Newborn screening for spinal muscular atrophy

In December 2020, MDC launched a multi-year, multi-phase endeavour in collaboration with Novartis Pharmaceuticals Canada Inc. to better understand and address barriers for the implementation of newborn screening for spinal muscular atrophy (SMA). Our goal is to positively influence policy change, such that SMA is prioritized for imminent inclusion on all existing provincial newborn screening panels across the country. Currently there are treatments available, and more are in development, that can have a life-changing impact on babies diagnosed with SMA.

However, in neuromuscular disorders like SMA where time is of the essence, early diagnosis and prompt access to treatments are critical to achieving the best possible outcomes. Unfortunately, this is not the reality for most Canadian children born with SMA.


“As the mother of an infant with SMA who was not screened at birth, I know first-hand the devastating implications of delayed diagnosis. Newborn screening for SMA means that one day soon, no matter where they live all families will have the opportunity to make critical healthcare decisions and realize their child’s full developmental potential from the very beginning.”
Laura Van Doormaal, Newborn Screening Advisory Committee member


Newborn Screening in the News

Needs and Readiness Assessment

To expand on the success of Ontario, in April 2020, ETIO Public Health Consultants Inc. was engaged to complete an assessment for the viability of including SMA into existing newborn screening programs in addition to a potential future national screening program. This assessment was meant to elicit a clear understanding of the current barriers and facilitators in the current operational and policy landscape with respect to newborn screening. Clear findings from the multitude of subject-matter experts from across the country, review of existing literature and the promising data from Ontario, point to strong support and potential for SMA inclusion in NBS panels in other provinces and territories. If you are interested in learning more about the readiness assessment, please contact Dr. Homira Osman

Newborn Screening Advisory Committee Members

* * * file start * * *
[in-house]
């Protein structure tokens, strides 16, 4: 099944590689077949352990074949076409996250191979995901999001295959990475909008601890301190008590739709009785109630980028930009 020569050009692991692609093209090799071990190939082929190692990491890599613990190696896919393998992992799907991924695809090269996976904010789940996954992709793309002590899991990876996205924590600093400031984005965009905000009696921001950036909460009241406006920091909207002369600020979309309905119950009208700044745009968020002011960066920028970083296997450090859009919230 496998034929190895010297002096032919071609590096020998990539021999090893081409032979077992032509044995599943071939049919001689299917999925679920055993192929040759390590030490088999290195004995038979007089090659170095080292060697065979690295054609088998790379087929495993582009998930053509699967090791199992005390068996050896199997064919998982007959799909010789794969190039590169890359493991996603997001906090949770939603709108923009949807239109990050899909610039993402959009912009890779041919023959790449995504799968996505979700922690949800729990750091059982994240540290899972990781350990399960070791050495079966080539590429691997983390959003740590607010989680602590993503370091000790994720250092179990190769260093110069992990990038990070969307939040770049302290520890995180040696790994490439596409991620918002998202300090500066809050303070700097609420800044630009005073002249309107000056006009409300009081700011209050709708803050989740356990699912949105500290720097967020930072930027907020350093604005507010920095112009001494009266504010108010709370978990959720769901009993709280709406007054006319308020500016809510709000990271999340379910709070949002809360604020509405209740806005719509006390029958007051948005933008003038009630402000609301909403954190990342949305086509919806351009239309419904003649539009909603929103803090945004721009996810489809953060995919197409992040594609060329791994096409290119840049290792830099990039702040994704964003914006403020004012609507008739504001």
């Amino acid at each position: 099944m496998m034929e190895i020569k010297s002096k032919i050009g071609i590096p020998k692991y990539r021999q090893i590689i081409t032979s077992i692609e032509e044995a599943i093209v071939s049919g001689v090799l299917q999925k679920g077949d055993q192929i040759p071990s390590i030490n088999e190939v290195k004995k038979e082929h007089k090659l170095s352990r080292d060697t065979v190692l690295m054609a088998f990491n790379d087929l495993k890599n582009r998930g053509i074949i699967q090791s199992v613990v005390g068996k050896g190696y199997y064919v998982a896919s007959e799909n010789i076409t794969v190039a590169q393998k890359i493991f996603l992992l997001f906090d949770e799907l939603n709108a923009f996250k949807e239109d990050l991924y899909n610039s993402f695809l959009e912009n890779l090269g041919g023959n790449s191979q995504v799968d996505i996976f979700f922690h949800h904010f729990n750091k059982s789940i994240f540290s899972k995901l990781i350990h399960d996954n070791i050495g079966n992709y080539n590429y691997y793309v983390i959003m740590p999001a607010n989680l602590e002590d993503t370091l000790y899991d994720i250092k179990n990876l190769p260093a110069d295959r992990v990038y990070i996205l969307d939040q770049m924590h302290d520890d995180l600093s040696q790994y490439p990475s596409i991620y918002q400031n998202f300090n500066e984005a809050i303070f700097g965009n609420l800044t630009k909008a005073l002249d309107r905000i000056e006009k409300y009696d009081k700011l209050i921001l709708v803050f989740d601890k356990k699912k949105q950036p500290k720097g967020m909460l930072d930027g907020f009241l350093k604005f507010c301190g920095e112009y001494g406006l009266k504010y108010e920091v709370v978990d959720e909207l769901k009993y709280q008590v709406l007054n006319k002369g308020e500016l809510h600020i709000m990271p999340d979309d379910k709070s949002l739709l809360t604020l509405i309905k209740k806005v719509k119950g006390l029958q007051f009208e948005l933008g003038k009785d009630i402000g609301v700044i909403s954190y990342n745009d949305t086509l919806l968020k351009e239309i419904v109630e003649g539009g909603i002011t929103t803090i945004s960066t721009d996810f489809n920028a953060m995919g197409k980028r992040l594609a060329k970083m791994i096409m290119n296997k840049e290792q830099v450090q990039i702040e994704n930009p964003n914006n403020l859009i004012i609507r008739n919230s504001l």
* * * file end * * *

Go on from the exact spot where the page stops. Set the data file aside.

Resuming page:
• Catherine Boivin, Adult Affected by SMA
  • Brad Crittenden, Canadian Association of Pompe
  • Jessica Janzen Olstad, Love for Lewiston
  • Michael Low, Parent of Child Affected by SMA
  • Dr. Gail Ouellette, PhD, Regroupement québécois des maladies orphelines (RQMO)
  • Laura Van Doormaal, Parent of Child Affected by SMA
  • Susi Vander Wyk, CureSMA Canada
  • Dr. Durhane Wong-Rieger, PhD, Canadian Organization for Rare Diseases (CORD)

Peer Review & Selection Panel Members

  • Dr. François Boemer, PharmD, EuSpLM, PhD
    Biochemical Genetics Laboratory
    Newborn Screening Centre
    Human Genetics
    CHU de Liege
  • Dr. Pranesh Chakraborty MD, FRCPC, FCCMG
    Associate Professor, Physician, Division of Metabolics and Director, Newborn Screening Ontario
    uOttawa, Department of Pediatrics
  • Dr. Sanduni (Sandi) Kariyawasam, BA, MA (Cantab), MBBS (UK), MRCPCH (UK), CCST (UK), FRACP
    Paediatric Neurologist
    Doctoral Candidate University of New South Wales
  • Dr. Denise M. Kay, PhD
    Newborn Screening Program
    Clinical Assistant Professor, School of Public Health, Biomedical Sciences
  • Dr. Alex MacKenzie MD, PhD
    Full Professor and Pediatrician
    Children’s Hospital of Eastern Ontario (CHEO) and uOttawa

Spinal Muscular Atrophy

SMA is the leading cause of genetic infant death. Loss of motor neurons cannot be reversed, so SMA patients with symptoms at the time of treatment will likely require some supportive respiratory, nutritional and/or musculoskeletal care to maximize functional abilities. This is why it is imperative to diagnose SMA and begin treatment, including proactive supportive care, as early as possible to halt irreversible motor neuron loss and disease progression.

Have questions about newborn screening?

Reach out to MDC’s Research team by emailing or calling toll free 1 800 567 2873 ext.9037